COUNCILLORS in a North Craven village which has increased in size by over 50 per cent in the past 20 years are opposing plans for 25 new homes.

CCM Auctions has applied for outline planning permission to to build 25 houses on land off Back Lane, Hellifield.

"It's inappropriate to consider building that number of houses all at once," said Councillor Brian Hugill, chairman of Hellifield Parish Council. "We feel that 25 is too much. If they get planning permission for 25, then they could build even more after that.

"If Craven Cattle Marts get planning permission, they'll just sell the site," said Cllr Hugill. "The company does own a number of fields around the perimeter of the village and we're worried that these could also be sold for development."

"They've already had one big bite of the cherry previously."

Cllr Hugill said that when the old Craven Cattle Marts Auctions site was knocked down, land in the Hammerton Drive area of the village had been redeveloped over several years, significantly increasing the size of the village.

"We're not against development, but it's the scale."

The outline plans have also attracted a number of other objectors in the village.

One of those objectors said the number of dwellings in Hellifield had increased from 434 in 1993 to 678 now, a rise of over 50 per cent.

Cllr Hugill also said that although the highways authority had no objections to the plans, the parish council felt that the access onto a "little back road would have an additional impact on road users".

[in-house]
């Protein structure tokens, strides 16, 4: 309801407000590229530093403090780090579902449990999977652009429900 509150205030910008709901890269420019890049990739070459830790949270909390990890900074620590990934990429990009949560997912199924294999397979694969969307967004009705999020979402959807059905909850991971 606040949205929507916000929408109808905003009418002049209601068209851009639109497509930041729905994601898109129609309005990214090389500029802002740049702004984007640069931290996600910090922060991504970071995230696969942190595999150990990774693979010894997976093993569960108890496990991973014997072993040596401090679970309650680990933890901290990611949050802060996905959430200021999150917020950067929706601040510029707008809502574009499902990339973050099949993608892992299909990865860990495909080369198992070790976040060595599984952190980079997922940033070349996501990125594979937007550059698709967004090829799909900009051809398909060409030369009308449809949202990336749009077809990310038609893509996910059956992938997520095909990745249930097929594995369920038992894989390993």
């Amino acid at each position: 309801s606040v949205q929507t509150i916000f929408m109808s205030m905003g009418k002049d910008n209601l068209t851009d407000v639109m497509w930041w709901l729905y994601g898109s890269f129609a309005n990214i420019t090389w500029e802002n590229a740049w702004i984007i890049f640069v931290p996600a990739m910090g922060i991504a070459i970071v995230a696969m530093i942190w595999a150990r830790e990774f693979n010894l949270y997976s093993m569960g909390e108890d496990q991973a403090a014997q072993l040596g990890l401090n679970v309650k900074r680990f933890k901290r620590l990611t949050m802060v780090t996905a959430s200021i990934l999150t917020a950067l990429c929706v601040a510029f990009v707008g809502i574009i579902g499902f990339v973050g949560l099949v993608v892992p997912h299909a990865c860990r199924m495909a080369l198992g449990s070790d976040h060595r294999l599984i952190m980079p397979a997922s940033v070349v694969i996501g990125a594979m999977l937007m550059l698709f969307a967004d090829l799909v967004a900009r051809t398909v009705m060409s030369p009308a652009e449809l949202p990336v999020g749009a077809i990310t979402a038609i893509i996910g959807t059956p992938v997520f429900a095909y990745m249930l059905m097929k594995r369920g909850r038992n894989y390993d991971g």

But the agent for CCM Auctions said that the number of houses had been reduced from 44 to 25 after a public consultation was held in Hellifield earlier this year.

"It was really a response to the community after we had a consultation," said James Ellis, of Rural Solutions. "There was a clear message that there were too many houses."

Jeremy Eaton, general manager for CCM Auctions, said: "We went to the parish council, took on board what was said and adapted the plan."

If the site receives outline planning permission, Mr Eaton said he is "assuming that the land would be put on the market".

"We're a private limited company responsible to our shareholders and to manage our properties effectively it would remiss of us if we weren't looking at things like this.

"Areas around the fringe of the village are becoming increasingly difficult to farm because of livestock and the connection to the village."

He said that the site was most appropriate for development because it was "hemmed in by the railroad and housing".

Mr Ellis also said that the proposed amount of development was appropriate for the site.